Examining the differences in behaviour between IBS and IBD (Inflammatory Bowel Disease) is instructive. The latter is not a somatoform disorder and in comparative studies... " the [IBS] group had significantly higher prevalence rates of lifetime major depression, current panic disorder, generalized anxiety disorder and agoraphobia as well as childhood rape and molestation. These findings suggest that psychological distress plays a fundamental role in the ongoing adjustment that patients make to physical symptoms" (Psychological Medicine) v 25 p.1259 1995 )

In these instances, it is sensible to look at the variety of somatoform disorders as amenable to psychological treatment or as an adjunct to medical interventions.

What Happens in Psychotherapy?

We begin with the clinical understanding that a traumatic episode occurred. This is not a discreet event, rather a series of interactions surrounding and including the actual event.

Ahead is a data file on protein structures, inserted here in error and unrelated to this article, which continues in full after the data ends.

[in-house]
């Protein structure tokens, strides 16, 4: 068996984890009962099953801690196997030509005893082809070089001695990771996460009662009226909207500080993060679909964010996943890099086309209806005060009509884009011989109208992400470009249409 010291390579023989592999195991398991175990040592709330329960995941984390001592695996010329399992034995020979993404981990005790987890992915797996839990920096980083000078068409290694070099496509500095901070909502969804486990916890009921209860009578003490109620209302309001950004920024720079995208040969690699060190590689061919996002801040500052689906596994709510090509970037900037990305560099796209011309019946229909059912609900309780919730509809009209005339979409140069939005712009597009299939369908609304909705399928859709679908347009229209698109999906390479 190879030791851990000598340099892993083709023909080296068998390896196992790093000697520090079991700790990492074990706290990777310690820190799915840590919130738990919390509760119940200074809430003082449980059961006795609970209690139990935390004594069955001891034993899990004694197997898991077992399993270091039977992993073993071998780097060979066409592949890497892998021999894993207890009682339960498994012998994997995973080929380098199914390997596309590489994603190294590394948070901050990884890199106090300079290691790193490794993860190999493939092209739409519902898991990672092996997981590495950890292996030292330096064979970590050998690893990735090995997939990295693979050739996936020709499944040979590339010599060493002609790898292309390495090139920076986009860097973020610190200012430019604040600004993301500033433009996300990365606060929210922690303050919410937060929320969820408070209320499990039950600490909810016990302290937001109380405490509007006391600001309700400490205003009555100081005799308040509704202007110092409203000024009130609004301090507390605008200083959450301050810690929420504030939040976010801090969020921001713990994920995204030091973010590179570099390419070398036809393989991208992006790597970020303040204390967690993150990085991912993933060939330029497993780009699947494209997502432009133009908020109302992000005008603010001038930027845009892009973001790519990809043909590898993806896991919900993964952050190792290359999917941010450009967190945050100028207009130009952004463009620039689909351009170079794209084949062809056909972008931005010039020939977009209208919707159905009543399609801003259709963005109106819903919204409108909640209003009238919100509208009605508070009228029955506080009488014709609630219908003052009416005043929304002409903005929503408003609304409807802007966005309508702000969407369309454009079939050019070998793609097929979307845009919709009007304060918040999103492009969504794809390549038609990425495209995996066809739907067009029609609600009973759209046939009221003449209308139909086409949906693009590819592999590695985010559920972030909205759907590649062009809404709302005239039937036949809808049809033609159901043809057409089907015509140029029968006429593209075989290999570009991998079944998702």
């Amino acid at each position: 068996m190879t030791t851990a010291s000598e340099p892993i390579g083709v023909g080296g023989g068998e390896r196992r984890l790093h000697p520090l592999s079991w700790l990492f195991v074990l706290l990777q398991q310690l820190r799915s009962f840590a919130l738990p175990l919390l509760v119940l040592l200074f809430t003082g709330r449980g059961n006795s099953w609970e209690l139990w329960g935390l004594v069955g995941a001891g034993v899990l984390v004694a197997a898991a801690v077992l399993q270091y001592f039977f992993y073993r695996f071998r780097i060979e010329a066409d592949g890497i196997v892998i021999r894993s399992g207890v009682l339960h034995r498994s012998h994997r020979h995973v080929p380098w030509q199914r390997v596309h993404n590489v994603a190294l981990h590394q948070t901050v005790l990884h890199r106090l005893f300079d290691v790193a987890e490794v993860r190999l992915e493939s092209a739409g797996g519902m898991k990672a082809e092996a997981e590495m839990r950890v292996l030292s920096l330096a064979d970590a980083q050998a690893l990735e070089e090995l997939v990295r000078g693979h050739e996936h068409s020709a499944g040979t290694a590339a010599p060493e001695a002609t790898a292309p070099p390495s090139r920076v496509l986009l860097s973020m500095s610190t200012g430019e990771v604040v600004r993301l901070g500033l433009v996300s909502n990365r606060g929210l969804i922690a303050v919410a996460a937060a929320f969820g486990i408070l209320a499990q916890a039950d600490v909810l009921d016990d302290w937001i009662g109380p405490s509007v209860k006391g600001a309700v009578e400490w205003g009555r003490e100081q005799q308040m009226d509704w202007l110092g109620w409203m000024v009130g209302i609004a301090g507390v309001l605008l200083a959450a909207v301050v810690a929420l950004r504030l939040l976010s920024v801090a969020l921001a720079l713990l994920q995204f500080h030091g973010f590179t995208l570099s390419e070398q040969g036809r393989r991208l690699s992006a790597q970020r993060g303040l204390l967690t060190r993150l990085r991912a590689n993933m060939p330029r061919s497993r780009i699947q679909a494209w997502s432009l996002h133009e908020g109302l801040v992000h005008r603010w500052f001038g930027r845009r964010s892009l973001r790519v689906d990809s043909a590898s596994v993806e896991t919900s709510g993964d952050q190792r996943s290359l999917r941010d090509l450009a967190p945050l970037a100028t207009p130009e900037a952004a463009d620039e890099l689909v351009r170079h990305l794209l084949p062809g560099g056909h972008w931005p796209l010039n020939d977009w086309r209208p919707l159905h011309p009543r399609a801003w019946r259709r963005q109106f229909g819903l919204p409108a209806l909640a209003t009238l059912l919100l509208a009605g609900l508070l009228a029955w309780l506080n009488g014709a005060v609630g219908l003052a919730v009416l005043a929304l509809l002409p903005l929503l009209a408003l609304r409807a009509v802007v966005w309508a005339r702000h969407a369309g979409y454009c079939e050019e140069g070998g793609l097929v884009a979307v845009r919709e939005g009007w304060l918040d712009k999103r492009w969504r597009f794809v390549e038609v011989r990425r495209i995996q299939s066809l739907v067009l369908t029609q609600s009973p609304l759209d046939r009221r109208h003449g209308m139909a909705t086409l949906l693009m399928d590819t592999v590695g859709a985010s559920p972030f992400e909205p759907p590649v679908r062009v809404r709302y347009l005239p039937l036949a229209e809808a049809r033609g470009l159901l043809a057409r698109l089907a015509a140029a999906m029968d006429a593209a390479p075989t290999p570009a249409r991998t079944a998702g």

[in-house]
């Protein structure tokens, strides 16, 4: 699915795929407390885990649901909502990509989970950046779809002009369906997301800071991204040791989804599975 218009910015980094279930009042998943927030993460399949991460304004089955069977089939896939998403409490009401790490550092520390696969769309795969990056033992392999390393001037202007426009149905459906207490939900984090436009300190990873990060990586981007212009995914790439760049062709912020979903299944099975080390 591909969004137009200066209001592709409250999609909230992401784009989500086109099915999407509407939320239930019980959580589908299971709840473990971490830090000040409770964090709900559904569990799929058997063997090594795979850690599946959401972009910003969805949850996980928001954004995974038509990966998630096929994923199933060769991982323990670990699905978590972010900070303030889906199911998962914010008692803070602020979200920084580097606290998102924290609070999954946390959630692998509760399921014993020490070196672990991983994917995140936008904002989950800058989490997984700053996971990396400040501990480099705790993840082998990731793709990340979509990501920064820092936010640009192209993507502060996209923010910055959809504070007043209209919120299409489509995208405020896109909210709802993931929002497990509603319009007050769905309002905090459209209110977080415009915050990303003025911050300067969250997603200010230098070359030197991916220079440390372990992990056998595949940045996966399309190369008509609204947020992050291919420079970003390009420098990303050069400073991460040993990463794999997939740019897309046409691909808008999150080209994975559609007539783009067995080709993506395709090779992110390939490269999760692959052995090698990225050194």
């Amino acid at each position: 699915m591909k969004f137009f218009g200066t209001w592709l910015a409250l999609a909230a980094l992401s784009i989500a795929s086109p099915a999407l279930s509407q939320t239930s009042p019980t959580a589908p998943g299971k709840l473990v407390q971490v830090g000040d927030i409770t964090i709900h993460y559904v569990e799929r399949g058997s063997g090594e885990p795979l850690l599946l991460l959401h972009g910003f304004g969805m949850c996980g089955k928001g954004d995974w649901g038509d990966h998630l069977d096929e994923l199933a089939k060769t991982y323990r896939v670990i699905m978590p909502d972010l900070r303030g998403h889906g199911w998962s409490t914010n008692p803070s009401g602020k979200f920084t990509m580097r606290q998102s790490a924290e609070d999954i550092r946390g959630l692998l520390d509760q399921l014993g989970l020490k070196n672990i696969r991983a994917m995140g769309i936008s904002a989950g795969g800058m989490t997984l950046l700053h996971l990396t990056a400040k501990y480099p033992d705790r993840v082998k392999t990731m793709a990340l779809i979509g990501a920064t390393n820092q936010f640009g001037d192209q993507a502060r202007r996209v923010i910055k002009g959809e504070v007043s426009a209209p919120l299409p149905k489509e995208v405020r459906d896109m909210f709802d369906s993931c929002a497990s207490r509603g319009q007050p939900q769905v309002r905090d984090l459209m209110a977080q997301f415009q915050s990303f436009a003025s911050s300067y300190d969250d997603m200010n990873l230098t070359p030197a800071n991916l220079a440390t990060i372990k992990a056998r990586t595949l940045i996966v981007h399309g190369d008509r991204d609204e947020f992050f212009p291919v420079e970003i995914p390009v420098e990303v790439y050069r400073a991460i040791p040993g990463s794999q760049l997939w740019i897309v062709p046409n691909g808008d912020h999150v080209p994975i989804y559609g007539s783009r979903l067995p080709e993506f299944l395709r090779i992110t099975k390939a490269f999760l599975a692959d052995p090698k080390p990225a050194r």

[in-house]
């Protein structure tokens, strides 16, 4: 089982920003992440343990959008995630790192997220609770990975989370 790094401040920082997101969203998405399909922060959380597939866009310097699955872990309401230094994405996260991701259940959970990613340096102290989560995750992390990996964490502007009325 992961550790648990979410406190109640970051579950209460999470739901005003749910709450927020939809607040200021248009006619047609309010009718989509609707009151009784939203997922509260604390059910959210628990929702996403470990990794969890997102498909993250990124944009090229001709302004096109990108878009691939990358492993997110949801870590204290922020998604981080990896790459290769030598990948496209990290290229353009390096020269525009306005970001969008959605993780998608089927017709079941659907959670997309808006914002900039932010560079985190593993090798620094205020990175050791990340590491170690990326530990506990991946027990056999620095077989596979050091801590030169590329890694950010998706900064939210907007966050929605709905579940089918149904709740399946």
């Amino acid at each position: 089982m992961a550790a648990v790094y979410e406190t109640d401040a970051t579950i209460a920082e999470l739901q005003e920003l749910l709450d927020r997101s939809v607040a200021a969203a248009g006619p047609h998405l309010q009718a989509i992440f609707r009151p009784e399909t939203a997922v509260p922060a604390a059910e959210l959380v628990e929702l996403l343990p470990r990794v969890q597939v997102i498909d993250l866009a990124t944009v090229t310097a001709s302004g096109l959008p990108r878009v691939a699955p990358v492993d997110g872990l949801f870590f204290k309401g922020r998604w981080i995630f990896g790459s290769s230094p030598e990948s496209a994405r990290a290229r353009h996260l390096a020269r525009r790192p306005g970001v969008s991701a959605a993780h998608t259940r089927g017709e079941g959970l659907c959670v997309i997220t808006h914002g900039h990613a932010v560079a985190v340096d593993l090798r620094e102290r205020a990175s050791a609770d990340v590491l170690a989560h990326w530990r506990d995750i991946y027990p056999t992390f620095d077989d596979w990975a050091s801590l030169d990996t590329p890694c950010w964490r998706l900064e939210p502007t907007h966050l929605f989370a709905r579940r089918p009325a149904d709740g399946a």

We want to differentiate between alarming and traumatic events. The former do not take hold within the inner life of the individual to wreak their influence throughout a lifetime. Traumatic episodes do just that. The experience enters undifferentiated and unaddressed, into that inner life and calls out to itself because the suffering had not been undone, it had not been articulated. We assume that a traumatic episode can be undone only in a self object milieu. Only then can it be demoted to an alarming event which becomes a painful memory and, as all memories of pain, fades to become only a memory. It is this self object interaction which occurs in the psychotherapeutic space. Cure comes through the countless repetitions and therapeutic adjustments in the clinical setting. Bacal puts it well "Patients want to re-experience the special quality of relationship between a particular child and a particular parent, and to re- examine that relationship within a therapeutic setting". In the case of somatoform disorders, that re-examination is about the interaction which did not take place, which did not turn the traumatic incident into an alarming one. That is the work of the psychotherapeutic encounter with the somatoform patient.